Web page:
DHH closes St. Bernard oyster harvesting areaApr 6th, 2010 | By Frank McCormack | Category: Top Story
The Department of Health and Hospitals (DHH) recently issued a precautionary closure of oyster harvesting Area 3 in eastern St. Bernard Parish. The closure, which affects much of the Biloxi Marsh area, took effect at sunset March 25.
State Health Officer Dr. Jimmy Guidry ordered the precautionary closure after receiving word of a possible Norovirus outbreak in New Orleans the weekend of March 20. According to a DHH statement, several people became ill after eating raw oysters harvested from that area. So far, there has been one confirmed case of the Norovirus connected to oysters harvested from Area 3.
Oyster harvesting in the area has stopped while DHH works to determine whether the oysters are to blame for the outbreak.
“If they do determine those oysters from Area 3 caused the illness, it would result in at least a 21 day closure,” said DHH Public Information Officer Ken Pastorick.
If no other cases are confirmed from the area, harvesting could resume after 14 day or April 7.
Norovirus is a virus that causes stomach flu-like symptoms. Effects of the virus usually begin 24 to 48 hours after exposure, with symptoms lasting one to two days. Symptoms may include nausea, vomiting, diarrhea and stomach cramping. On occasion, other symptoms may include low-grad fever, chills, headache, muscle aches and tiredness.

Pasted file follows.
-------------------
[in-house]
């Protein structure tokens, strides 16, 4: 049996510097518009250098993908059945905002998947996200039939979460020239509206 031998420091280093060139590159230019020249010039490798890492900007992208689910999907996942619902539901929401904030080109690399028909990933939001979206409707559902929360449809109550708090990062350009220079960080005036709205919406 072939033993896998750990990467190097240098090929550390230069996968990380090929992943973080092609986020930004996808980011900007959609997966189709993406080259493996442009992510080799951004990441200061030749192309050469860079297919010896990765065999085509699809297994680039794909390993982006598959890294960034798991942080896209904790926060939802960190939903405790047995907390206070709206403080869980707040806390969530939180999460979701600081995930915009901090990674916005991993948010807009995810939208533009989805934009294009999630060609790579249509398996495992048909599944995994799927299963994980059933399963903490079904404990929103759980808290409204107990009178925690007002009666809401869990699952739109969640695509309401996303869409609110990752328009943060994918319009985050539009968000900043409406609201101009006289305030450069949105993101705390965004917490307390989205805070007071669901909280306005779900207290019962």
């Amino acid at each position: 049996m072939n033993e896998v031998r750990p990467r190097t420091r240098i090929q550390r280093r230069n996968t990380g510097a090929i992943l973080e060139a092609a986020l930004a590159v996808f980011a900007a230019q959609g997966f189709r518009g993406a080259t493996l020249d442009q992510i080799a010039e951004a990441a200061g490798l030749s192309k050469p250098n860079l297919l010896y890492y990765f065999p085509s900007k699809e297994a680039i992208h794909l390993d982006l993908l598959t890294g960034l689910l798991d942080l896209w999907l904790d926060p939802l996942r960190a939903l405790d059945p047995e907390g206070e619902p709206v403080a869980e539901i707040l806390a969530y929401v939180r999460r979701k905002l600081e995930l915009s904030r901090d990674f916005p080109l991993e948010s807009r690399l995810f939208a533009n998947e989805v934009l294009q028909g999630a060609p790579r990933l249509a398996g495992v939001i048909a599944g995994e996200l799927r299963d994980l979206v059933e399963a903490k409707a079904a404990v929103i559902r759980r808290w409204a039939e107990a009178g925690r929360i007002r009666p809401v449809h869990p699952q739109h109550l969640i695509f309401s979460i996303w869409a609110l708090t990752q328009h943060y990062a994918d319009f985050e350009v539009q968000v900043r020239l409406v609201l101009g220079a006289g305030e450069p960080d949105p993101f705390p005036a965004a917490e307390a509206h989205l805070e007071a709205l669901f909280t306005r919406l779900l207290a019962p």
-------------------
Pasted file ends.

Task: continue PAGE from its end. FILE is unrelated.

Norovirus is highly contagious and spreads in a variety of ways. According to the Centers for Disease Control, individuals can contract Norovirus by eating food or drinking liquids contaminated with the virus, by touching surfaces contaminated with the virus then placing their hand in their mouth, or by having direct contact with someone infected with the virus.
Norovirus can be contracted by eating food or drinking liquids contaminated by infected food handlers.
St. Bernard Parish Councilman Fred Everhardt, who represents the eastern portion of the parish, said he is hopeful the oyster harvest area is not to blame for the outbreak.
“I think it’s bad handling after the oysters leave the dock,” Everhardt said. “You can’t blame the reefs. You can’t blame the oystermen. The captains of the boats and the hands eat oysters all day long. I think it’s mishandling once they leave the docks.”
Pastorick said DHH has not yet confirmed the specific source of the virus. One potential is improper disposal of waste by recreational or commercial fishermen, Pastorick said.
The St. Bernard Parish closure is the third in the area in recent days. DHH closed a Plaquemines Parish harvesting area March 24 and recalled all oysters harvested from the area since March 6. That harvesting area is expected to be closed for at least 21 days. Eleven people at a Mississippi seafood conference became ill after eating oysters harvested from Area 7, located on Plaquemines Parish’s Eastbank.
A third closure was issued March 30 for Area 13, which covers portions of lower Jefferson and Lafourche parishes. Thirteen people at a wedding became ill after eating oysters harvested from that area.
Pastorick said this is the first time this decade that three oyster harvesting area closures have been issued at one time. He said the best way to avoid food-borne illnesses such as Norovirus is to avoid raw food.
“When eating any raw product, you have a chance of getting ill,” he said. “The only way to reduce the risk of illness is to fully cook the product.”